Cricketers’ biographies (or, although often less well written, autobiographies) are generally entertaining but undemanding, and therefore suitable for vacation reading. One of my favourites is Gubby Allen: Man of Cricket by EW Swanton. Allen played for Middlesex (1921-50) and England (1932-48) and captained both teams. He bowled in the Bodyline tour of Australia in 1932/3, but defied Douglas Jardine and refused to bowl “leg theory”. He later became chairman of the test selectors (1955-61), MCC president (1963-64) and MCC treasurer (1964-76) and played a controversial role in the D’Oliveira affair in 1968.

For a meatier read, albeit something of a busman’s holiday, you could catch up on some of the many excellent recent studies of the development of the Bar and the criminal trial in the 18th and 19th centuries. The Origins of Adversary Criminal Trial by Professor John H. Langbein of Yale Law School and Advocacy and the Making of the Adversarial Criminal Trial 1800-1865 by David J.A. Cairns focus on the development of the trial and the barrister’s role in it. Talesfrom the Hanging Court by Tom Hitchcock & Robert Shoemaker tells some of the many stories to be found in the Old Bailey Sessions Papers (which are now available online). The Bar and the Old Bailey, 1750-1850 by Dr. Allyson N. May concentrates more on the individual barristers, such as William Garrow, who did so much to develop the art of cross-examination at the Old Bailey, and Charles Phillips, who created a huge controversy by continuing to acting in the Courvoisier trial of 1840 after his client had confessed to the murder of Lord William Russell.

If you prefer fiction, then you cannot do better than to re-read Jane Austen’s novels or anything by PG Wodehouse. But for something new, consider the novels of the Wakefield author, George Gissing, published between 1880 and 1903. A good start would be New Grub Street (struggling authors) or The Nether World (life in Clerkenwell). Gissing is sadly overlooked today, and deserves to be more widely read. He is at his best describing the hardship and disappointments faced by the less well-off, striving in the face of an unforgiving Victorian society.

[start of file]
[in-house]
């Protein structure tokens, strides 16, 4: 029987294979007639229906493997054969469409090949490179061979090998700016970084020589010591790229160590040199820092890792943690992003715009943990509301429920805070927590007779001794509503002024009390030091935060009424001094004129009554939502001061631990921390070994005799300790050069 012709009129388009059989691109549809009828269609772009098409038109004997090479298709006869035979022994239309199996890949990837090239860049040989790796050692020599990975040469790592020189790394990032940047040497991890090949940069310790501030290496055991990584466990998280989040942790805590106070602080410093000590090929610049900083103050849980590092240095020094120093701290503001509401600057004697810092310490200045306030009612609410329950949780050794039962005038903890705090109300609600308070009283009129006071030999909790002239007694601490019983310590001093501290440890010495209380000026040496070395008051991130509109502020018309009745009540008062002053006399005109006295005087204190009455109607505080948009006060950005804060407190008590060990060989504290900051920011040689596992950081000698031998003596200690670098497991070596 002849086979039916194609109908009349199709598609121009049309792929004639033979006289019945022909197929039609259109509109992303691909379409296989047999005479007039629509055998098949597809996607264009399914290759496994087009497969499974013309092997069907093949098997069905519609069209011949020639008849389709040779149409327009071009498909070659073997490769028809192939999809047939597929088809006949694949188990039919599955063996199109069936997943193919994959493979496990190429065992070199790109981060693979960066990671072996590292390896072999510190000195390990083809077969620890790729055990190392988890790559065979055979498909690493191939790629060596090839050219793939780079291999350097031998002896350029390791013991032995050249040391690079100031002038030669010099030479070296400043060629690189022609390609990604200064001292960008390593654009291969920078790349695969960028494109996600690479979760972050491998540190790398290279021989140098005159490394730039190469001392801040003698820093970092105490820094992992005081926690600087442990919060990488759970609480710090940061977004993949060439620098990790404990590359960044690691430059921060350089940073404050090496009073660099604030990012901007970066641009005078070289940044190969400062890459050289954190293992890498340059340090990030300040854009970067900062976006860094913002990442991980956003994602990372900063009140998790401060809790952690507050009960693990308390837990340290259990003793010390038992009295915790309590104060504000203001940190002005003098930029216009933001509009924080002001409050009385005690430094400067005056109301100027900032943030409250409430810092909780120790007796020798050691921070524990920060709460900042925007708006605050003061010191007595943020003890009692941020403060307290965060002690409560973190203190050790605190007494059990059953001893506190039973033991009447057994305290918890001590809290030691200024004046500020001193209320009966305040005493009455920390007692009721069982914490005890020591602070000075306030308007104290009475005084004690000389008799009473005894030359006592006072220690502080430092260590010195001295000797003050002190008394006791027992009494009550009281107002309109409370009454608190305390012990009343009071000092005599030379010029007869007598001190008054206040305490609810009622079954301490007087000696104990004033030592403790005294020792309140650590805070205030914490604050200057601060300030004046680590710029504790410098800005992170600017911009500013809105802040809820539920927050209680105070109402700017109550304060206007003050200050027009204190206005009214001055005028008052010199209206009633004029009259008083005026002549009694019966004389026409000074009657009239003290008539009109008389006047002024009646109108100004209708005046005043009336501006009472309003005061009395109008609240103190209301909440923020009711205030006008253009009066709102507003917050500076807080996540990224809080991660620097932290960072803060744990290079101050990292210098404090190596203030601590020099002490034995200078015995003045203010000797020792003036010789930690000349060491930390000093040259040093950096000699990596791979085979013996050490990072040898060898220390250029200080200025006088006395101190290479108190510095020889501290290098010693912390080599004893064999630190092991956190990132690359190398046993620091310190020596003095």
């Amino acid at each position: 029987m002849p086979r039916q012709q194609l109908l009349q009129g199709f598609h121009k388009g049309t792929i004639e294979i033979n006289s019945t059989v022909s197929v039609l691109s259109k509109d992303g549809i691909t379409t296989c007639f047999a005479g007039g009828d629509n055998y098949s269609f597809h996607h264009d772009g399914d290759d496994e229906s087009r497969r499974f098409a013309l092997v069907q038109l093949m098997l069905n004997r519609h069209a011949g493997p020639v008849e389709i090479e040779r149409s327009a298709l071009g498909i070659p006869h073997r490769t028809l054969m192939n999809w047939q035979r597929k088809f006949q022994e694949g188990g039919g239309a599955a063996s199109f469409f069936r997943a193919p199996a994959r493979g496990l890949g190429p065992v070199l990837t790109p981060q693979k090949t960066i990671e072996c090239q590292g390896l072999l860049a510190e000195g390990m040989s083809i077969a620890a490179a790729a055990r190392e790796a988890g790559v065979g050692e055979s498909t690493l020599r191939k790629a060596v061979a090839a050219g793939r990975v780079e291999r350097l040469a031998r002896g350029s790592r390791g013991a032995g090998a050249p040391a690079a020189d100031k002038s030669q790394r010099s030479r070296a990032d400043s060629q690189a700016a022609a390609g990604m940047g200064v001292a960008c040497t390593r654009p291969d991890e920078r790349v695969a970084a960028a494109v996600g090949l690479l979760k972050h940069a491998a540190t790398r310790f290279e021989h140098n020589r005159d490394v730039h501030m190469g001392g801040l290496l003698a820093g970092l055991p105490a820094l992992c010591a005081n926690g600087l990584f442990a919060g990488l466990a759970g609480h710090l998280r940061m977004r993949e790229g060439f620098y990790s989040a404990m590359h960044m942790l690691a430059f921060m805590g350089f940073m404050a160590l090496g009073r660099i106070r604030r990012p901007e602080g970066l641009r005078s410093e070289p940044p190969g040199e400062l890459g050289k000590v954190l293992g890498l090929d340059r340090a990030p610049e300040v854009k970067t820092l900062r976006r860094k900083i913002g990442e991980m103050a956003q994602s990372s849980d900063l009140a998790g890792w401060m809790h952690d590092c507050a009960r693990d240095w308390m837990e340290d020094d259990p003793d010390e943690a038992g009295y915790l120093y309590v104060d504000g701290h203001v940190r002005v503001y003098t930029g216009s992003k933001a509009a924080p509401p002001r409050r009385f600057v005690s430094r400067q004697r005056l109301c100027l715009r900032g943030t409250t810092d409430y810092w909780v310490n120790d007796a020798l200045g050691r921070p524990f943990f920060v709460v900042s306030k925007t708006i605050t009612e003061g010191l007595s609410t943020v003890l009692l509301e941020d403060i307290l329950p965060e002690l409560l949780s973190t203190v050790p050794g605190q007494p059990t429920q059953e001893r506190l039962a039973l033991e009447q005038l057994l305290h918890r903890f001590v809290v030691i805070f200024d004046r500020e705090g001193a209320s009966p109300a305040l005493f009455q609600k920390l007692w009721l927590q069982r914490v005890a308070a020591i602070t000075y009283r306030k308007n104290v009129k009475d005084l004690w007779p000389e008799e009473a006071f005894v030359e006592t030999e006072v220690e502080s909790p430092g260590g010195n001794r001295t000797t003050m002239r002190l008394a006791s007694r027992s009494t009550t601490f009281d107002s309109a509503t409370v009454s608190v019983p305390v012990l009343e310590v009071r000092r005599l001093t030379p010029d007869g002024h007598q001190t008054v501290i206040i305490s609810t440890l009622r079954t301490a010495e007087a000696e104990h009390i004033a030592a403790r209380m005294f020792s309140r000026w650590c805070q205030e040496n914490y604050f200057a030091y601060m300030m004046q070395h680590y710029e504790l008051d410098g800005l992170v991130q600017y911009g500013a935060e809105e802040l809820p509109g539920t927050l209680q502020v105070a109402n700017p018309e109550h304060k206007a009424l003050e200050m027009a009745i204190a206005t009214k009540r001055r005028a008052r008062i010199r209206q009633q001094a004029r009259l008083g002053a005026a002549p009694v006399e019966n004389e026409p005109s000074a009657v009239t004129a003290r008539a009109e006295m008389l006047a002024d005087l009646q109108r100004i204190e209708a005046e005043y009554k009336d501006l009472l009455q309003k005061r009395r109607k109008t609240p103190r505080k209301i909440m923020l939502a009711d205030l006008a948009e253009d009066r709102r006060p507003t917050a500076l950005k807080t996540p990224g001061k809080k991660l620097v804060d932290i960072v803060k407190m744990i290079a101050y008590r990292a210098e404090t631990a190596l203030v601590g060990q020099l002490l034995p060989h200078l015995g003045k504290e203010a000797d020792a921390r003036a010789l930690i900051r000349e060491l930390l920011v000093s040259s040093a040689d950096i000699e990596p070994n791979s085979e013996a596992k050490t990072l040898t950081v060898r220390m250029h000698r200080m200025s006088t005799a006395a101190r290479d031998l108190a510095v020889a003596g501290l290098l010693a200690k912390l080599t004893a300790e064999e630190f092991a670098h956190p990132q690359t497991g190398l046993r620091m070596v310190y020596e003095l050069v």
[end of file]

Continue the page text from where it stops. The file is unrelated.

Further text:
Chairman of the Bar, Nicholas Lavender QC


What better, when on a recliner in tropical heat than to be reminded of cooler climes. And so it is that I would recommend Miss Smilla’s Feeling for Snow by Peter Hoeg. In the first place, it is beautifully written (or should I say beautifully written and well translated as the book was written in Danish).

In general I don’t care for detective stories or mysteries; I see enough of that sort of thing in my day job, but the tightness of the narrative and the insight this tale of intrigue and murder gives into the Danish psyche, makes it a worthy exception to my rule. I won’t spoil the plot but guarantee you will be carried along with it and be drawn into the oddities of Smilla’s upbringing and her life in Copenhagen and beyond.

Everyone has heard of Captain Corelli’s Mandolin but fewer of Louis de Berniere’s other novels. The War of Don Emmanuel’s Nether Parts was his first novel and the start of a trilogy set in South America, a place where the author had lived during the earlier part of his life.

Whilst the book had clear echoes of Gabriel Garcia Marquez, it is written in a voice that is uniquely that of de Bernieres. It is complex, tragic, funny and profound in equal measure and exemplifies the author’s great ability to create empathetic characters whose story draws in the reader as the narrative progresses.

In an allegorical story, the trials, tribulations and ultimate triumph of the townspeople of the fictional town of Chiriguana mirror many of the struggles suffered by ordinary people under the South American dictators. The magical realism of the second part of the book perfectly melds historical and contemporary events and provides a setting in which the human spirit, ingenuity and sheer courage prevail. It is a book that, in my view, deserves to be so much better known than it is.